4. Reign of Merwan I.—Merwan strengthened his position according to the old oriental fashion by marrying the widow of Yazid, and soon felt himself strong enough to substitute his own son Abdalmalik for Khālid b. Yazid as successor-designate. Khālid contented himself with protesting; he was neither a politician nor a soldier, but a student of alchemy and astronomy; translations of Greek books have been ascribed to him (Jāḥiz, Bayān, i. p. 126). In the year A.H. 435 there was still in Egypt a brazen globe attributed to Ptolemy which had belonged to Khālid (Ibn Qiftī, p. 440, 1.15). He was also consulted about future events. There were, however, not a few who deplored the fact that the throne had passed from the descendants of Abu Sofiān. This feeling gave rise to the prophecy that there should appear later a Sofianī on the throne, who would reign with might and wisdom. ‛Amr Ashdaq made no opposition till the death of Merwan. After the victory at Merj Rāhiṭ, Merwan conquered Egypt, and installed as governor his second son Abdalazīz. An army sent to the rescue by Ibn Zobair under the command of his brother Muṣ‛ab was beaten in Palestine by ‛Amr Ashdaq. But a division sent by Merwan to the Hejaz was cut to pieces. Obaidallah b. Ziyād set out with the purpose of subduing Mesopotamia and marching thence against Irak. But he was detained a whole year in the former country, by a rising of the Shi‛ites in Kufa, who were still in mourning for Hosain and had formed an army which called itself “the army of the penitent.” They were routed at Ras ‛Ain, but Obaidallah had still to fight Zofar.

Meanwhile Mokhtār (son of that Abu ‛Obaid the Thaqifite who had commanded the Arabs against the Persians in the unfortunate battle of the Bridge), a man of great talents and still greater ambition, after having supported Ibn Zobair in the siege of Mecca, had gone to Kufa, where he joined the Shi‛ites, mostly Persians, and acquired great power. He claimed that he was commissioned by Ali’s son, Mahommed ibn al-Hanafiya, who after the death of Hosain was recognized by the Shi‛ites as their Mahdi. A vague message from Mahommed, that it was the duty of every good Moslem to take part with the family of the Prophet, was interpreted in favour of Mokhtār, and thenceforward all the Shi‛ites, among them the powerful Ibrāhīm, son of Ali’s right hand Malik Ashtar, followed him blindly as their chief. Afterwards Ibn al-Hanafiya seems to have acknowledged him distinctly as his vicegerent. Ibn Zobair’s representative in Kufa was compelled to flee, and all those who had participated in the battle of Kerbela were put to death. An army despatched against Obaidallah under Ibrāhīm routed the Syrians near Mosul (battle of Khāzir); Obaidallah and Hosain b. Nomair were slain. Mokhtār was now at the zenith of power, but Ibn Zobair, determined to get rid at all costs of so dangerous an enemy, named his brother Muṣ‛ab governor of Basra and ordered him to march against Kufa. Basra was at that time full of fugitives from Kufa, Arabian chiefs who resented the arrogance of Mokhtār’s adherents, and desired eagerly to regain their former position in Kufa. The troops of Basra had been, since the death of Yazid, at war with the Kharijites, who had supported Ibn Zobair during the siege of Mecca, but had deserted him later. Their caliph, Nāfi’ b. Azraq, after whom they were called also Azraqites, threatened even the city itself, when Mohallab b. Abi Ṣofra, a very able general, compelled them to retire. Mohallab then marched with Muṣ‛ab against Kufa. Mokhtār fell, and with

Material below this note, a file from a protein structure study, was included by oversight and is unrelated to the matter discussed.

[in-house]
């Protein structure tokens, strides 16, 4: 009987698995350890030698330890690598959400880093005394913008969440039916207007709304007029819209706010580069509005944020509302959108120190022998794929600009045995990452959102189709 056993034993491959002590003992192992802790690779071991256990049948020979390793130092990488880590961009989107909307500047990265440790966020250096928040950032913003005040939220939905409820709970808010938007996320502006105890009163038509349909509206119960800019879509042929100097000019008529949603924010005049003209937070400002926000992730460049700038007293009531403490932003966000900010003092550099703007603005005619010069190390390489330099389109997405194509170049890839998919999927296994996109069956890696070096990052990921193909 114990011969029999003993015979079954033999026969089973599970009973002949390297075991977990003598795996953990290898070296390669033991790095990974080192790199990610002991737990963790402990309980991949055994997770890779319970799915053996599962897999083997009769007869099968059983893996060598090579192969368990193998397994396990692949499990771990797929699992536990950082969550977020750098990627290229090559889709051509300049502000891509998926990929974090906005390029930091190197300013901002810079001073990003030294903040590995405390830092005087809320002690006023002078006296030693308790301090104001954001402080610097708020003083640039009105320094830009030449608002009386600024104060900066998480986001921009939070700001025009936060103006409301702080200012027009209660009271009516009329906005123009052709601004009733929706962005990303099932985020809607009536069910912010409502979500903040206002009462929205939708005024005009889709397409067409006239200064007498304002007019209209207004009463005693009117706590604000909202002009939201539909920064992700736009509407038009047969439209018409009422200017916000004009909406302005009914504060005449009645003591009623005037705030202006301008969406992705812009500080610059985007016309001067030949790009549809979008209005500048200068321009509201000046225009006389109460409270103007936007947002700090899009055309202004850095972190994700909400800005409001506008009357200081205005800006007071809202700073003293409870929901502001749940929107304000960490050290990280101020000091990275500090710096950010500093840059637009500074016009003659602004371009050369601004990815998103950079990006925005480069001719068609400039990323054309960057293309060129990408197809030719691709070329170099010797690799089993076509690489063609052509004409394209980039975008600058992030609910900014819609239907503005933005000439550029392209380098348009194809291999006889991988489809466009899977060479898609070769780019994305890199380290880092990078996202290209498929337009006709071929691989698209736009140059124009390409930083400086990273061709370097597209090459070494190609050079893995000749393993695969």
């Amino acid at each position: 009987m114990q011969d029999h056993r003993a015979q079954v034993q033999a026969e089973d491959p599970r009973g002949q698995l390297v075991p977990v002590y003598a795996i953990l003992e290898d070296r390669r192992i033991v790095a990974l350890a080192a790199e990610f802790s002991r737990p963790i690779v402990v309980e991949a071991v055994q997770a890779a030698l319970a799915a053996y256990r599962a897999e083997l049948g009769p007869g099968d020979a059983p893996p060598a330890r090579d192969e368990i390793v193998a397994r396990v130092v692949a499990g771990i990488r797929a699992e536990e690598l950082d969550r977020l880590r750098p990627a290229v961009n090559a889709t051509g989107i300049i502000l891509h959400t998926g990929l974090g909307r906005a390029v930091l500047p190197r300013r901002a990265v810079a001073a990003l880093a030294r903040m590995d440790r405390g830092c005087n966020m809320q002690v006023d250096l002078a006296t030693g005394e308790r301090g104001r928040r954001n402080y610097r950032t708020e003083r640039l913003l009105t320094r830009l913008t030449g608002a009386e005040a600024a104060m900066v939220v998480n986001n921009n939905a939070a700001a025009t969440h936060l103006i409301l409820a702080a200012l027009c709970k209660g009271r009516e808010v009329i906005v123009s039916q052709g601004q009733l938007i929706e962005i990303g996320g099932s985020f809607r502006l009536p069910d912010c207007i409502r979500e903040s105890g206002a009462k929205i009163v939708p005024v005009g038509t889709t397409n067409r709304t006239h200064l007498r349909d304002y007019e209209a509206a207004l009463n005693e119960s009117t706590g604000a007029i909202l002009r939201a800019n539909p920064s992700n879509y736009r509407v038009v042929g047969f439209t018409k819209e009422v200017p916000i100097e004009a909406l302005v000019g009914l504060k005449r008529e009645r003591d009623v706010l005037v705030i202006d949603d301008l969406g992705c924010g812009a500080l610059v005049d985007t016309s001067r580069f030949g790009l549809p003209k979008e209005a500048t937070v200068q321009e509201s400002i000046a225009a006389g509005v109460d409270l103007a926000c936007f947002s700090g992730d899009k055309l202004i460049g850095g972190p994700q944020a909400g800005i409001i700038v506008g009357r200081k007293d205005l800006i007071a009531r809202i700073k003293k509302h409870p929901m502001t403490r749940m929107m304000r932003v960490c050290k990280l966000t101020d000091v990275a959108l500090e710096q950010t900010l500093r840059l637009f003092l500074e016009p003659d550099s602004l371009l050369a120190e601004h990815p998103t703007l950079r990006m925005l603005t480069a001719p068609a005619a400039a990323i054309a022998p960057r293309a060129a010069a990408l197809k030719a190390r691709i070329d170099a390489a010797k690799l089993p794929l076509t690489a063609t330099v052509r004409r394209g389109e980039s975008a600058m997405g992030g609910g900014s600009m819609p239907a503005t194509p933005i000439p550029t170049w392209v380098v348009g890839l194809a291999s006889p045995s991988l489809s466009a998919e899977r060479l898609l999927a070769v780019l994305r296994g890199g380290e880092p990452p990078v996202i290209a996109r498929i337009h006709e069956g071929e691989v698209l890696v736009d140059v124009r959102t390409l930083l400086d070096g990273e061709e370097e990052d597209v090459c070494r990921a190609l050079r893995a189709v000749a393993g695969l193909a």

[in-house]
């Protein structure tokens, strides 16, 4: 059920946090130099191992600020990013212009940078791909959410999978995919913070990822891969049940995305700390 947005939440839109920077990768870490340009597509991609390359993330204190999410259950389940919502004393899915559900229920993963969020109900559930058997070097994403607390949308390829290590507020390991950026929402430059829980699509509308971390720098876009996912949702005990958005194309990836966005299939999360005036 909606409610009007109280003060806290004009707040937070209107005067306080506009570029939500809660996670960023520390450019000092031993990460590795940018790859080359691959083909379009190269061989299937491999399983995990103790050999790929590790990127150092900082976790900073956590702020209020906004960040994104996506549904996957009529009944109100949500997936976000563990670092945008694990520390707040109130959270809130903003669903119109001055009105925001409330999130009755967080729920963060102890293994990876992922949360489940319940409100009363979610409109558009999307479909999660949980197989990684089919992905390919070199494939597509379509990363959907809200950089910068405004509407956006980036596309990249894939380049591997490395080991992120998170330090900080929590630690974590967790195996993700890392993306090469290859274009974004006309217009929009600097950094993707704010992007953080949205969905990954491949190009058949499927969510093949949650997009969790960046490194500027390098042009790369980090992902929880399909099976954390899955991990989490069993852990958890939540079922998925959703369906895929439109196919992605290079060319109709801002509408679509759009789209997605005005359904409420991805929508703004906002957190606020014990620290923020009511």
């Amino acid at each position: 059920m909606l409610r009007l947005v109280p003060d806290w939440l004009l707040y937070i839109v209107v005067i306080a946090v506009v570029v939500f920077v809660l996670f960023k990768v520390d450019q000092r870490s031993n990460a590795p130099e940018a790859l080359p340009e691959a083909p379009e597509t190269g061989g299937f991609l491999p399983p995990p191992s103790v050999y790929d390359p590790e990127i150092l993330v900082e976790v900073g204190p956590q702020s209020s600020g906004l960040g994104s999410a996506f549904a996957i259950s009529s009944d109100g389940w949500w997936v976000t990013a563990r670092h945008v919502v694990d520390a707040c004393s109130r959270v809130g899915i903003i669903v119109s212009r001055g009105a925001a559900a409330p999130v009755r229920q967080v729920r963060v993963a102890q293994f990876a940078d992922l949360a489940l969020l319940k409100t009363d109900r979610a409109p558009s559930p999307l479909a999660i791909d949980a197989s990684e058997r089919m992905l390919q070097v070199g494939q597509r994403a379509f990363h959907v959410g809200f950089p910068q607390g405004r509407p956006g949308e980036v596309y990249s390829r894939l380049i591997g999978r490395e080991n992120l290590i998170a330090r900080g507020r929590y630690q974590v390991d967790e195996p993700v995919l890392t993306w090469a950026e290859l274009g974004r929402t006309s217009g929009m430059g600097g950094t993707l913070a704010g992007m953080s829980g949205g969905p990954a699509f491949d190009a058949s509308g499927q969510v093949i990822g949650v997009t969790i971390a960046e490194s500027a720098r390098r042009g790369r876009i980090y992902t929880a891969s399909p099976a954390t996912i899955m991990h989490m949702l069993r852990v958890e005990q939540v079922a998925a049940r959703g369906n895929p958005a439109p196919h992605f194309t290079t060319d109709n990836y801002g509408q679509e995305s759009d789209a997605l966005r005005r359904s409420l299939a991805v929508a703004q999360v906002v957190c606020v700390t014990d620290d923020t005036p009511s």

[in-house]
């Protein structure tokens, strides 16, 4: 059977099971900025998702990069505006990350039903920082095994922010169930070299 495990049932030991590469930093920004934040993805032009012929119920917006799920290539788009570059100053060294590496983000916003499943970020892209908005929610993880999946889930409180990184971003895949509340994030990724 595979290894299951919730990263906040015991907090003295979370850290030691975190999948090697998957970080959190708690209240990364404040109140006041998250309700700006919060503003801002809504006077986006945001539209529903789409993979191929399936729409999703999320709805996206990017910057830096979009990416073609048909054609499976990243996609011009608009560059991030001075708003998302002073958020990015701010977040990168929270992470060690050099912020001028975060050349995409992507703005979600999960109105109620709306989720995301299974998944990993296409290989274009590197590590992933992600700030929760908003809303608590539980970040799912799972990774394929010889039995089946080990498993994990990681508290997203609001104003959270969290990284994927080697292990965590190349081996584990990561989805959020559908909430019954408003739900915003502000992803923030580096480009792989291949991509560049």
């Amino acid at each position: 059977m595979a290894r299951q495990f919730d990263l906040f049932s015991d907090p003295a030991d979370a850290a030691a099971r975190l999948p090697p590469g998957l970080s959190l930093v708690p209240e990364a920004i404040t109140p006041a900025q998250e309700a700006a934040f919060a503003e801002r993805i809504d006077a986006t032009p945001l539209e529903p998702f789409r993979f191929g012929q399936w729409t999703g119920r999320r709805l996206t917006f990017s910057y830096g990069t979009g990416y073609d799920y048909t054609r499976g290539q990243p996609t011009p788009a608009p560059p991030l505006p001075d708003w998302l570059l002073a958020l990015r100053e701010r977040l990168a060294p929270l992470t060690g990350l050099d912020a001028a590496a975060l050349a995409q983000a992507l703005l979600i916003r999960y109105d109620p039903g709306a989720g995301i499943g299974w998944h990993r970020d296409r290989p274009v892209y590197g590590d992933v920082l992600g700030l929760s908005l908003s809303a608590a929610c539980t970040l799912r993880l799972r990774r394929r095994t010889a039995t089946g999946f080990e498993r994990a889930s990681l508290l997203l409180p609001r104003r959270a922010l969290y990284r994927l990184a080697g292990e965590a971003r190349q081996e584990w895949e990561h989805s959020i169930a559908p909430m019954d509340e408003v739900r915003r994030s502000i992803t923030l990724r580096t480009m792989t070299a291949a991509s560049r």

1. Dozy took communis for a gloss to civiliter.